If you have responded to those questions one by one, focusing on the sources, I would have agreed that you learnt something from here. That is, those who make statements here including me, are not great scholars like Assemani or Mingana, who collected ancient manuscripts, and wrote history by providing translation of those ancient documents, along with their own opinion. What makes this place different is the willingness to explore the sources and share those, so that the interested can go and find more information. This, in turn helps to separate fiction and truth. This is what everyone does here.

    You make statements with out sources. If you have made an effort, it would have helped you and also us to understand the “Jewishness” in detail, and appreciate if there is anything worth or noted in those. I have asked those questions since I know with limited knowledge that after making an effort, you will never repeat many of these statements here or any where else.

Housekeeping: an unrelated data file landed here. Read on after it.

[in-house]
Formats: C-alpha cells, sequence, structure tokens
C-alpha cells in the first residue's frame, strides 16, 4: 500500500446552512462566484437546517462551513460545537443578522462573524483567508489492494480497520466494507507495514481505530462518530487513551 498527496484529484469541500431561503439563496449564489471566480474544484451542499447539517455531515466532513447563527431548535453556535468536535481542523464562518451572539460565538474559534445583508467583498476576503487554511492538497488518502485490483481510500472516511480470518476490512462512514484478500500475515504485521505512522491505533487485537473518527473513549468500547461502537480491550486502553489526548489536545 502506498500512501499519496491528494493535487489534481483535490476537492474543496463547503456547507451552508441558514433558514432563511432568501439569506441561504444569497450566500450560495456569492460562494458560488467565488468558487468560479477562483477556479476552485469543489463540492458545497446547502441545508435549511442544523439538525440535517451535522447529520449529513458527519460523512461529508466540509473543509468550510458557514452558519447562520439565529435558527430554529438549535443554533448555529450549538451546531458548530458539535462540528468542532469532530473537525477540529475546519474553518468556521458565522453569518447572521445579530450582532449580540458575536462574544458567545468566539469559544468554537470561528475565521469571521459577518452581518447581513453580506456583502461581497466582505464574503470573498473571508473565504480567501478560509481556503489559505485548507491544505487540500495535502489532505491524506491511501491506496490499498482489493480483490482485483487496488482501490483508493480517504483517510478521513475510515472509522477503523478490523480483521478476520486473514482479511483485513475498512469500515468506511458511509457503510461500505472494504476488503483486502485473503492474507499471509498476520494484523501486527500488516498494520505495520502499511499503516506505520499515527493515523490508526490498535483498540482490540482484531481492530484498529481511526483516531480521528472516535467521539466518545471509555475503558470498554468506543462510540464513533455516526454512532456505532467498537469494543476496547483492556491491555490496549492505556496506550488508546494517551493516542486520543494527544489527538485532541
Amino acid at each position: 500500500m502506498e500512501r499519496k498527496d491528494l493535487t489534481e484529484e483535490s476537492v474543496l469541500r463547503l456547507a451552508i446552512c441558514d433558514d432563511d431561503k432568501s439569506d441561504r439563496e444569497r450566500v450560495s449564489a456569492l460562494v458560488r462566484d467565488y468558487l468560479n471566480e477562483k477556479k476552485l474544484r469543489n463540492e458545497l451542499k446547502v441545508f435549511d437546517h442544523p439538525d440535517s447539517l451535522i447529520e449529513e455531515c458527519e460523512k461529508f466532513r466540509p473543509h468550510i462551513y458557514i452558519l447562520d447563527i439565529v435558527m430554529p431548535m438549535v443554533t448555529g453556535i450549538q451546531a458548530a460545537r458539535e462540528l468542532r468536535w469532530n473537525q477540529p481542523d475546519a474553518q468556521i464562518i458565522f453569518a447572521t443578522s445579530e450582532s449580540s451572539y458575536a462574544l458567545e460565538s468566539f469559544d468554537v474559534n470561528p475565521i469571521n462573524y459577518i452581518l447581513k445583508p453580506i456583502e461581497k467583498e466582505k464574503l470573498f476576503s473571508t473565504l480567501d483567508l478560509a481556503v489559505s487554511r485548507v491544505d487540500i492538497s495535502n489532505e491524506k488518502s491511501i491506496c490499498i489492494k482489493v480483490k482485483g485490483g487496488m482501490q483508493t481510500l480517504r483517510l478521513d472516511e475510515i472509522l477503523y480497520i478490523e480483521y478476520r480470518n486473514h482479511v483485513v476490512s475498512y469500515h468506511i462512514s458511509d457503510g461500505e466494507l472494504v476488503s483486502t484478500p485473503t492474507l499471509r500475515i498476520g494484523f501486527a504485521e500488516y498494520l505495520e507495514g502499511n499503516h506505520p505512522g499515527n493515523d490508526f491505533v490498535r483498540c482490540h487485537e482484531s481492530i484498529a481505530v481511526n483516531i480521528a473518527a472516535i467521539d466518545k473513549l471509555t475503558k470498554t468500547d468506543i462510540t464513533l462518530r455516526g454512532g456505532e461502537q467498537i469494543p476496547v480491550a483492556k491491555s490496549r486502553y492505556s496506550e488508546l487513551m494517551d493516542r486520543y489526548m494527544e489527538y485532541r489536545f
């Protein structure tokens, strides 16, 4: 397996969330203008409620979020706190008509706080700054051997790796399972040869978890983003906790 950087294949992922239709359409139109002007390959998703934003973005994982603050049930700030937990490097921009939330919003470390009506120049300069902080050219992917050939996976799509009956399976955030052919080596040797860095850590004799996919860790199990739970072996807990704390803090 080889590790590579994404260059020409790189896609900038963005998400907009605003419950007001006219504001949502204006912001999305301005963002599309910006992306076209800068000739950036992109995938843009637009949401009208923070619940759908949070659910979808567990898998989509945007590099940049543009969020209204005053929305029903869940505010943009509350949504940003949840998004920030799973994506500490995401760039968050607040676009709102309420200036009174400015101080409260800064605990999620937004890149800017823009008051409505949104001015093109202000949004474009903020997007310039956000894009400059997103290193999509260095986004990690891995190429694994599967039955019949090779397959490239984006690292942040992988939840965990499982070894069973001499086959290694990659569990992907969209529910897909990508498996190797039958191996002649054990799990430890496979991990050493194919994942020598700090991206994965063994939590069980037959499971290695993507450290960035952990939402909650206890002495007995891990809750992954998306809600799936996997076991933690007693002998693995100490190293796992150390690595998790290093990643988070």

Your statements about Nasranis with out any evidences are not good. It says, more than history you are interested in some doctrine and dogma which you subscribe to. It is this attitude which made me to call you earlier, a cultist. I don’t remember requesting you not to post. If I remember correctly, all I said was, no more cultist posts are encouraged. Please note that, am not here to call you or anyone, anything or to have silly fights. I think, it is your leaning and of course the DNA results which are the main reasons for many of the statements. It is not influenced by history.

    You said that you learnt everything from here. That’s not true. There are many articles about the various aspects and many posts covering most of the areas in Saint Thomas Christianity. Those are not perfect . What you did was harping only on the “Jewishness” and at times diverting the discussion again to this topic.